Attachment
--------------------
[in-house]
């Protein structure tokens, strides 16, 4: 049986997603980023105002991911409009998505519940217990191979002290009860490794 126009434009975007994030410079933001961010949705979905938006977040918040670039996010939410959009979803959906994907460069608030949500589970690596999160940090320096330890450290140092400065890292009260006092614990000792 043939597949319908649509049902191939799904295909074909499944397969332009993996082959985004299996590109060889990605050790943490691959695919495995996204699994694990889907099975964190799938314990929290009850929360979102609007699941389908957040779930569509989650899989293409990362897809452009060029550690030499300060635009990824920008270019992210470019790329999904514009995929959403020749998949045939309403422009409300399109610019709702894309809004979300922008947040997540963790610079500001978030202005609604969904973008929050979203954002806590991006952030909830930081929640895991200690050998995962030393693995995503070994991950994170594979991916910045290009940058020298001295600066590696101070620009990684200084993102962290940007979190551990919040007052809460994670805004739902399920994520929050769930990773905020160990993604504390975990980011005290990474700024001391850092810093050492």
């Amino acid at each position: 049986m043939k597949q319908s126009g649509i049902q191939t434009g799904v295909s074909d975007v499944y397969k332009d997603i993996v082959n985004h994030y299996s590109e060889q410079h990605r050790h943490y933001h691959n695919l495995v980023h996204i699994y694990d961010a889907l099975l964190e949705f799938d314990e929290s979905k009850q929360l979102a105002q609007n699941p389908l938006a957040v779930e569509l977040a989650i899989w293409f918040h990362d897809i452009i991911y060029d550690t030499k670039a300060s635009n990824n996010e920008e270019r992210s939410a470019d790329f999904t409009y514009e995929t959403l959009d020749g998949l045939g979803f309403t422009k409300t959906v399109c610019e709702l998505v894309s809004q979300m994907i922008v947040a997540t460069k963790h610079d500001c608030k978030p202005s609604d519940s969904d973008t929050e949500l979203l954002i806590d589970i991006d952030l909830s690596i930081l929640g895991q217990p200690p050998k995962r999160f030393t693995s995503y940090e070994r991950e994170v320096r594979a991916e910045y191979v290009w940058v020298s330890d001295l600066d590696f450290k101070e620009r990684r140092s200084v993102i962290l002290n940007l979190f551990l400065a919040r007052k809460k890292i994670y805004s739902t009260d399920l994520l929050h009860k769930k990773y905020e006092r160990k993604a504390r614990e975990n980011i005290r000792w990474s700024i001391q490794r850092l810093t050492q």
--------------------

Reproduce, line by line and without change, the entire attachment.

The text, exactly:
[in-house]
């Protein structure tokens, strides 16, 4: 049986997603980023105002991911409009998505519940217990191979002290009860490794 126009434009975007994030410079933001961010949705979905938006977040918040670039996010939410959009979803959906994907460069608030949500589970690596999160940090320096330890450290140092400065890292009260006092614990000792 043939597949319908649509049902191939799904295909074909499944397969332009993996082959985004299996590109060889990605050790943490691959695919495995996204699994694990889907099975964190799938314990929290009850929360979102609007699941389908957040779930569509989650899989293409990362897809452009060029550690030499300060635009990824920008270019992210470019790329999904514009995929959403020749998949045939309403422009409300399109610019709702894309809004979300922008947040997540963790610079500001978030202005609604969904973008929050979203954002806590991006952030909830930081929640895991200690050998995962030393693995995503070994991950994170594979991916910045290009940058020298001295600066590696101070620009990684200084993102962290940007979190551990919040007052809460994670805004739902399920994520929050769930990773905020160990993604504390975990980011005290990474700024001391850092810093050492």
């Amino acid at each position: 049986m043939k597949q319908s126009g649509i049902q191939t434009g799904v295909s074909d975007v499944y397969k332009d997603i993996v082959n985004h994030y299996s590109e060889q410079h990605r050790h943490y933001h691959n695919l495995v980023h996204i699994y694990d961010a889907l099975l964190e949705f799938d314990e929290s979905k009850q929360l979102a105002q609007n699941p389908l938006a957040v779930e569509l977040a989650i899989w293409f918040h990362d897809i452009i991911y060029d550690t030499k670039a300060s635009n990824n996010e920008e270019r992210s939410a470019d790329f999904t409009y514009e995929t959403l959009d020749g998949l045939g979803f309403t422009k409300t959906v399109c610019e709702l998505v894309s809004q979300m994907i922008v947040a997540t460069k963790h610079d500001c608030k978030p202005s609604d519940s969904d973008t929050e949500l979203l954002i806590d589970i991006d952030l909830s690596i930081l929640g895991q217990p200690p050998k995962r999160f030393t693995s995503y940090e070994r991950e994170v320096r594979a991916e910045y191979v290009w940058v020298s330890d001295l600066d590696f450290k101070e620009r990684r140092s200084v993102i962290l002290n940007l979190f551990l400065a919040r007052k809460k890292i994670y805004s739902t009260d399920l994520l929050h009860k769930k990773y905020e006092r160990k993604a504390r614990e975990n980011i005290r000792w990474s700024i001391q490794r850092l810093t050492q």